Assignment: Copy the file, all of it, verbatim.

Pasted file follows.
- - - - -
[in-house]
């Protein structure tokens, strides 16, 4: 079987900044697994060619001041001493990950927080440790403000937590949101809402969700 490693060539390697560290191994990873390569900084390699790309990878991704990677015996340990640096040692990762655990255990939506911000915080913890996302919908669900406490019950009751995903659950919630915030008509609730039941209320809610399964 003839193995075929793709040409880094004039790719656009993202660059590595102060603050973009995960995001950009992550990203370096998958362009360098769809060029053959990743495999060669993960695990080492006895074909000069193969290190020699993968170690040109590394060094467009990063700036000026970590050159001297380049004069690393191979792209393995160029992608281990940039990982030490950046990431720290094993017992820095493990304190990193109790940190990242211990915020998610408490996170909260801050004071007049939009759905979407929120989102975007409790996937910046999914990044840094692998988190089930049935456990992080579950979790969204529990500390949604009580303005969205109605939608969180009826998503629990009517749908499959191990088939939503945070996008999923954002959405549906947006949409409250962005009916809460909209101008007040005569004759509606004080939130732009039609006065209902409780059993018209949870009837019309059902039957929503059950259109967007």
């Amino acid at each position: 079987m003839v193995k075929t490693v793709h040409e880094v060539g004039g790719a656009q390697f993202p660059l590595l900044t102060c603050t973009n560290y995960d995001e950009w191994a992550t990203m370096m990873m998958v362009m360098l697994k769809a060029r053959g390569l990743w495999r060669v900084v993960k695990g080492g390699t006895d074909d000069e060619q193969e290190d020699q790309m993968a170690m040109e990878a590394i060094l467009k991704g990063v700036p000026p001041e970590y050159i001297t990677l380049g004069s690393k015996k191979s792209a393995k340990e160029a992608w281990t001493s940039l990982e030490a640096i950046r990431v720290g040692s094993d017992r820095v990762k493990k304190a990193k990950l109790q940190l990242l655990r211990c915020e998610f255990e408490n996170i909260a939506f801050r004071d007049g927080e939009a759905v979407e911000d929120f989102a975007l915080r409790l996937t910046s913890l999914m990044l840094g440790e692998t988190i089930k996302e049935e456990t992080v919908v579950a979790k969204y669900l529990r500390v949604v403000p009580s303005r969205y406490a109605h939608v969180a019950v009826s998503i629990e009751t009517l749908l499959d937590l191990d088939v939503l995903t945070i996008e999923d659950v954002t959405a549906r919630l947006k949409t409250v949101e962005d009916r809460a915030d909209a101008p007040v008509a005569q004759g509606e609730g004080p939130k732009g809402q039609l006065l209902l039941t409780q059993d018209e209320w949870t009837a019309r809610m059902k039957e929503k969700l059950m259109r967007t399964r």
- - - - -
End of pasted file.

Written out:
[in-house]
């Protein structure tokens, strides 16, 4: 079987900044697994060619001041001493990950927080440790403000937590949101809402969700 490693060539390697560290191994990873390569900084390699790309990878991704990677015996340990640096040692990762655990255990939506911000915080913890996302919908669900406490019950009751995903659950919630915030008509609730039941209320809610399964 003839193995075929793709040409880094004039790719656009993202660059590595102060603050973009995960995001950009992550990203370096998958362009360098769809060029053959990743495999060669993960695990080492006895074909000069193969290190020699993968170690040109590394060094467009990063700036000026970590050159001297380049004069690393191979792209393995160029992608281990940039990982030490950046990431720290094993017992820095493990304190990193109790940190990242211990915020998610408490996170909260801050004071007049939009759905979407929120989102975007409790996937910046999914990044840094692998988190089930049935456990992080579950979790969204529990500390949604009580303005969205109605939608969180009826998503629990009517749908499959191990088939939503945070996008999923954002959405549906947006949409409250962005009916809460909209101008007040005569004759509606004080939130732009039609006065209902409780059993018209949870009837019309059902039957929503059950259109967007």
């Amino acid at each position: 079987m003839v193995k075929t490693v793709h040409e880094v060539g004039g790719a656009q390697f993202p660059l590595l900044t102060c603050t973009n560290y995960d995001e950009w191994a992550t990203m370096m990873m998958v362009m360098l697994k769809a060029r053959g390569l990743w495999r060669v900084v993960k695990g080492g390699t006895d074909d000069e060619q193969e290190d020699q790309m993968a170690m040109e990878a590394i060094l467009k991704g990063v700036p000026p001041e970590y050159i001297t990677l380049g004069s690393k015996k191979s792209a393995k340990e160029a992608w281990t001493s940039l990982e030490a640096i950046r990431v720290g040692s094993d017992r820095v990762k493990k304190a990193k990950l109790q940190l990242l655990r211990c915020e998610f255990e408490n996170i909260a939506f801050r004071d007049g927080e939009a759905v979407e911000d929120f989102a975007l915080r409790l996937t910046s913890l999914m990044l840094g440790e692998t988190i089930k996302e049935e456990t992080v919908v579950a979790k969204y669900l529990r500390v949604v403000p009580s303005r969205y406490a109605h939608v969180a019950v009826s998503i629990e009751t009517l749908l499959d937590l191990d088939v939503l995903t945070i996008e999923d659950v954002t959405a549906r919630l947006k949409t409250v949101e962005d009916r809460a915030d909209a101008p007040v008509a005569q004759g509606e609730g004080p939130k732009g809402q039609l006065l209902l039941t409780q059993d018209e209320w949870t009837a019309r809610m059902k039957e929503k969700l059950m259109r967007t399964r």